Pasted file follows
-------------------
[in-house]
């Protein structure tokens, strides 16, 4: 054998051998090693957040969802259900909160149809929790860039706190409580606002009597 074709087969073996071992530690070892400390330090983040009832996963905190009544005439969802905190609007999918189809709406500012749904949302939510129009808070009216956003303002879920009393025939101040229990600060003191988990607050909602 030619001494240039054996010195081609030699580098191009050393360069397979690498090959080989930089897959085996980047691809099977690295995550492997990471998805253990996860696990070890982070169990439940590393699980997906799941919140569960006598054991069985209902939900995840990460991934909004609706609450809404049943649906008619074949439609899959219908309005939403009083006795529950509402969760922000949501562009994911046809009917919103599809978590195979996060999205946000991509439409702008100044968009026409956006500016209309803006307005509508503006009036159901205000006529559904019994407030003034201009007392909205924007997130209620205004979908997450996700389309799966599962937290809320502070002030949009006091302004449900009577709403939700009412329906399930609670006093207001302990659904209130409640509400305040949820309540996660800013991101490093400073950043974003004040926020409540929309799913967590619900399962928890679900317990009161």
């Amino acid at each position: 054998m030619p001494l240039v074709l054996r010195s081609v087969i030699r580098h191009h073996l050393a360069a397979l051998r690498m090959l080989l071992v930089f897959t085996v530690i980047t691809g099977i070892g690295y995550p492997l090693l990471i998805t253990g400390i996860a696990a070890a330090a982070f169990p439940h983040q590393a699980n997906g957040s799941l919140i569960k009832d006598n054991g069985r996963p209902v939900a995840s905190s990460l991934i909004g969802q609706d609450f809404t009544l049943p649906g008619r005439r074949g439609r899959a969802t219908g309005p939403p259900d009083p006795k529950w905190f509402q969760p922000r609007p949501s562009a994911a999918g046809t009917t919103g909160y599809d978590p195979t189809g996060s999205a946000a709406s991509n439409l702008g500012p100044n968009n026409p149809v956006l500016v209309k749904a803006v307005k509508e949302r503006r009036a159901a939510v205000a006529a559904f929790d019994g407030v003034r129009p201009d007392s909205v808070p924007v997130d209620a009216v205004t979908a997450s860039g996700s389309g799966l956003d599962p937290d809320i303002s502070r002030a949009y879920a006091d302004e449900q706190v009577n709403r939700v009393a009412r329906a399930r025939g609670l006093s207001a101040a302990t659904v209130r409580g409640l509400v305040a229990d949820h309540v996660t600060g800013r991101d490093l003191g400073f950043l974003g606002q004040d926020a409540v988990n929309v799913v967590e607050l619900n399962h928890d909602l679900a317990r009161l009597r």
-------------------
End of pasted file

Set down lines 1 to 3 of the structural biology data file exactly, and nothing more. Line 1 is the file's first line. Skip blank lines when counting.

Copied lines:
[in-house]
């Protein structure tokens, strides 16, 4: 054998051998090693957040969802259900909160149809929790860039706190409580606002009597 074709087969073996071992530690070892400390330090983040009832996963905190009544005439969802905190609007999918189809709406500012749904949302939510129009808070009216956003303002879920009393025939101040229990600060003191988990607050909602 030619001494240039054996010195081609030699580098191009050393360069397979690498090959080989930089897959085996980047691809099977690295995550492997990471998805253990996860696990070890982070169990439940590393699980997906799941919140569960006598054991069985209902939900995840990460991934909004609706609450809404049943649906008619074949439609899959219908309005939403009083006795529950509402969760922000949501562009994911046809009917919103599809978590195979996060999205946000991509439409702008100044968009026409956006500016209309803006307005509508503006009036159901205000006529559904019994407030003034201009007392909205924007997130209620205004979908997450996700389309799966599962937290809320502070002030949009006091302004449900009577709403939700009412329906399930609670006093207001302990659904209130409640509400305040949820309540996660800013991101490093400073950043974003004040926020409540929309799913967590619900399962928890679900317990009161």
């Amino acid at each position: 054998m030619p001494l240039v074709l054996r010195s081609v087969i030699r580098h191009h073996l050393a360069a397979l051998r690498m090959l080989l071992v930089f897959t085996v530690i980047t691809g099977i070892g690295y995550p492997l090693l990471i998805t253990g400390i996860a696990a070890a330090a982070f169990p439940h983040q590393a699980n997906g957040s799941l919140i569960k009832d006598n054991g069985r996963p209902v939900a995840s905190s990460l991934i909004g969802q609706d609450f809404t009544l049943p649906g008619r005439r074949g439609r899959a969802t219908g309005p939403p259900d009083p006795k529950w905190f509402q969760p922000r609007p949501s562009a994911a999918g046809t009917t919103g909160y599809d978590p195979t189809g996060s999205a946000a709406s991509n439409l702008g500012p100044n968009n026409p149809v956006l500016v209309k749904a803006v307005k509508e949302r503006r009036a159901a939510v205000a006529a559904f929790d019994g407030v003034r129009p201009d007392s909205v808070p924007v997130d209620a009216v205004t979908a997450s860039g996700s389309g799966l956003d599962p937290d809320i303002s502070r002030a949009y879920a006091d302004e449900q706190v009577n709403r939700v009393a009412r329906a399930r025939g609670l006093s207001a101040a302990t659904v209130r409580g409640l509400v305040a229990d949820h309540v996660t600060g800013r991101d490093l003191g400073f950043l974003g606002q004040d926020a409540v988990n929309v799913v967590e607050l619900n399962h928890d909602l679900a317990r009161l009597r």